According to the teachings of Hinduism, Buddhism, Judaism, Christianity and Islam, evil exists in women’s souls. Therefore they are dangerous and men should control them.

In Christianity the sexual drive is considered as evil. Women earn the grace of God by remaining celibate. St. Thomas Aquinas, who had a profound effect on Catholic thought, held that sex was always evil. Martin Luther also despised sex even though he abolished the requirement for celibacy in his reformed church. For women, lifelong virginity is the most desirable state so that they might devote themselves totally to God. In Islam women earn God’s grace by obeying their husbands. The message is clear: men dominate, women obey.

From a religious perspective, women are there merely for the sexual enjoyment of men and for purposes of reproduction. In Islam female sexuality is acknowledged, but limits and confines women to their sexual and reproductive roles. Islam considers women as a potential danger by distracting men from their duties and corrupting the community. It therefore oppresses women’s sexuality, and does so much more effectively than any other ideological system, whilst men are given the right to marry up to four wives and the right to temporary marriage as many times as they wish. Free male–female sexual relations are considered a sin in Islam, Christianity and Judaism.

Numerous Koranic verses define in details which sexual relations are permitted under Islam, and the punishment for any transgression (called zena) outside these limits. Zena is punishable by flogging, imprisonment and stoning to death.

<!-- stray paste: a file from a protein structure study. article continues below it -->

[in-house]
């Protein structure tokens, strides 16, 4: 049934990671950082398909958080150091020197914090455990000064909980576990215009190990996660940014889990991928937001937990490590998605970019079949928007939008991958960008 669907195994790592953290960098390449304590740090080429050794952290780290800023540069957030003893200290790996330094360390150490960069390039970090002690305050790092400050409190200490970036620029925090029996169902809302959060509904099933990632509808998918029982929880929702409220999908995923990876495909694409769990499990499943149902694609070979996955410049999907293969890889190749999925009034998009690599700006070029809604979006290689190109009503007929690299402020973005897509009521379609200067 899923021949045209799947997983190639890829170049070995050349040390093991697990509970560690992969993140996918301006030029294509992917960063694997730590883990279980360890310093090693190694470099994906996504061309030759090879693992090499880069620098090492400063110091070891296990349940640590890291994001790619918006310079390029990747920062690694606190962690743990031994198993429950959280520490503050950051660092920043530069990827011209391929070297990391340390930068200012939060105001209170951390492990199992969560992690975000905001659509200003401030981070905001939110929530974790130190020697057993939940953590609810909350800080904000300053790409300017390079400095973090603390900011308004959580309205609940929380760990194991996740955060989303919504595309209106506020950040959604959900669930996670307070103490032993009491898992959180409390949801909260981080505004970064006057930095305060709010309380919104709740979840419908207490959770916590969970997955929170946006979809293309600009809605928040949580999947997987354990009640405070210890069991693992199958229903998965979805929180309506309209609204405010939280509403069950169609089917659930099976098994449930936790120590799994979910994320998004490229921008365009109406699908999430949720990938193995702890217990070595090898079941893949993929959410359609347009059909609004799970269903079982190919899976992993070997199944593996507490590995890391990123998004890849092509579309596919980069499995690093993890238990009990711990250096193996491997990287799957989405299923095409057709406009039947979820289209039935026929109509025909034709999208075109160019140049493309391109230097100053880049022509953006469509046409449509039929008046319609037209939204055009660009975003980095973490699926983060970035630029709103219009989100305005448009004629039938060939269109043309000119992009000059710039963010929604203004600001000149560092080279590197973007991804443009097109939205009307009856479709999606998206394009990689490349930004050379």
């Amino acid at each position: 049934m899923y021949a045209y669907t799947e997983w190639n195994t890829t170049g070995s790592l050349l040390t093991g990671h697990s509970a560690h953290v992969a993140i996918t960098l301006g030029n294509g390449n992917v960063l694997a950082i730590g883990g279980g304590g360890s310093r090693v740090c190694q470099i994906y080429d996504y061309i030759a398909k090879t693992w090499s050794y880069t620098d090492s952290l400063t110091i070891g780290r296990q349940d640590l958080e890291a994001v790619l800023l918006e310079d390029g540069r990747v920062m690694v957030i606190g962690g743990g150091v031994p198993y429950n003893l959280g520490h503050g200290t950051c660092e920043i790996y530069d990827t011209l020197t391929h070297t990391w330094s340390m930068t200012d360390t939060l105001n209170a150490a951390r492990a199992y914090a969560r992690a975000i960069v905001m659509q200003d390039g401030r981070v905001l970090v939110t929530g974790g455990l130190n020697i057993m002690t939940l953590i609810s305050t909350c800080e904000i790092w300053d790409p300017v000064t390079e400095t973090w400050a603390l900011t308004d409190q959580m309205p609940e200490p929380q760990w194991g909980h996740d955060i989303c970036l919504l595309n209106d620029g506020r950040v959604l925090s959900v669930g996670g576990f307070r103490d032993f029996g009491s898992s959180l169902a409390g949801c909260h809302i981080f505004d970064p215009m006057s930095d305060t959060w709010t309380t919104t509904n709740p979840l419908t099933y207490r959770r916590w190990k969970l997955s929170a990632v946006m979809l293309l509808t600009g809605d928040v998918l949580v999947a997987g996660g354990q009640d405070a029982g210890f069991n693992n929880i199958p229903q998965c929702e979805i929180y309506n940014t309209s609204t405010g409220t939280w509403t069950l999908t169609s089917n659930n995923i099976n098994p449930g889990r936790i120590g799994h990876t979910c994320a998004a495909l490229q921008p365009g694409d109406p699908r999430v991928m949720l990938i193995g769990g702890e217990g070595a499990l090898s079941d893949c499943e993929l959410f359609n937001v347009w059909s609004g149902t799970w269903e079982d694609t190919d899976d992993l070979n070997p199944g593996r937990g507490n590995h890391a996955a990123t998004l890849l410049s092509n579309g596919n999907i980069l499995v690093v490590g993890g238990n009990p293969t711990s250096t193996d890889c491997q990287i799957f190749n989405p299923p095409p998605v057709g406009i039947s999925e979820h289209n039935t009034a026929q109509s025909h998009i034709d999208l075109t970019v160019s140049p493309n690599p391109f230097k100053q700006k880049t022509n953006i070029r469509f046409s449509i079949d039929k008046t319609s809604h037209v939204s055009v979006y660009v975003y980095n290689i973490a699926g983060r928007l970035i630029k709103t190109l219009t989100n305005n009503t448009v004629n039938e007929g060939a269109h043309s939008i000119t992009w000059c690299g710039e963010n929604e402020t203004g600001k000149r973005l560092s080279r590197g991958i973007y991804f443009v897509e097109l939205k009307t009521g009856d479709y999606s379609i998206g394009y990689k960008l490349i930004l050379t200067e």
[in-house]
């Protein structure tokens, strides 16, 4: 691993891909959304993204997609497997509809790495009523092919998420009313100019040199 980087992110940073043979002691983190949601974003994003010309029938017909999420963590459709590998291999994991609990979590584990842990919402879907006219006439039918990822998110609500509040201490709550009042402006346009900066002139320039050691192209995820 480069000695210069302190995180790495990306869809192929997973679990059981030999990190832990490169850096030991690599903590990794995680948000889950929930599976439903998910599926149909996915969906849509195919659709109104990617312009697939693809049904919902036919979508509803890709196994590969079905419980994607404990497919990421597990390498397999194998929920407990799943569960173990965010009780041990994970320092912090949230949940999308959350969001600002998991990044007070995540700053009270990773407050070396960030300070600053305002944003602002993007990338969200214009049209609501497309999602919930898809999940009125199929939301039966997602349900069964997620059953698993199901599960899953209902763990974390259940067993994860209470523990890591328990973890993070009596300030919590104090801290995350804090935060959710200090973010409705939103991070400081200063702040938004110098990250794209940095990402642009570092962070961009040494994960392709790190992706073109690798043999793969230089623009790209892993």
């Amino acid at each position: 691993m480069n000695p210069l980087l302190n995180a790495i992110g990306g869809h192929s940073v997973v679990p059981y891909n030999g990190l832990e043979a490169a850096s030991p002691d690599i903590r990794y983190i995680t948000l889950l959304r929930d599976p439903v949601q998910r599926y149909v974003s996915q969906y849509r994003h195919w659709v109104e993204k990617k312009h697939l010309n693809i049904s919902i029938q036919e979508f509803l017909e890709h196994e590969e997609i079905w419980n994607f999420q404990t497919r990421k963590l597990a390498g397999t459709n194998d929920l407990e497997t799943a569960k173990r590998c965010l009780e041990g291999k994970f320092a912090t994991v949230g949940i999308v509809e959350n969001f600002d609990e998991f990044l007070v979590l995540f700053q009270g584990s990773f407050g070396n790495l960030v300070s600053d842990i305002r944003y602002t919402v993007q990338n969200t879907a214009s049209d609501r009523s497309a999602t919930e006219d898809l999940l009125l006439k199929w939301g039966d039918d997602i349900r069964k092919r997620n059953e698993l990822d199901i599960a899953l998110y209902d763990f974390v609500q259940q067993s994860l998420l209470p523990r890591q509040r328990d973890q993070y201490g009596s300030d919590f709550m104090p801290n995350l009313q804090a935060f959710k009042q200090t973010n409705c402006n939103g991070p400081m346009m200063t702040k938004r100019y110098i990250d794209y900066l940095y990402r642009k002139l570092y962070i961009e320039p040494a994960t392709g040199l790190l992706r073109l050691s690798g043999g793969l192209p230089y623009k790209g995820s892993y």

The ‘danger’ in women

In Islam, women are considered dangerous both sexually and in other ways. Therefore women should not to be allowed to have any authority in society other than in their roles as wives and mothers; they become mere extensions of men. Islam’s prophet says: “There is no salvation for a man or a nation who allows women to rule over them”. So women’s freedom must be restricted. Control is made possible by the idea of hijab: the veil, which exists in Christianity and Judaism as well as Islam. The veil, or curtain, delimits the physical boundary of women’s existence in society in order to protect men and the community from the possible moral or social danger or destruction they may cause. The reasoning is as follows: “if the physical appearance of a woman can awaken feelings in a man, even though she is not aware of it, this will probably lead him to want her, which may lead to adultery”

For an ardent Muslim man, an unveiled woman is no different from a naked woman. According to Islam the appearance of unveiled women in public is an attack on the very pillars of Islamic morality. The need for women to veil themselves from strangers is explicit in the Koran (Sura 24, verse 31). Hijab symbolises women’s inferior position in Islam and their sexual segregation.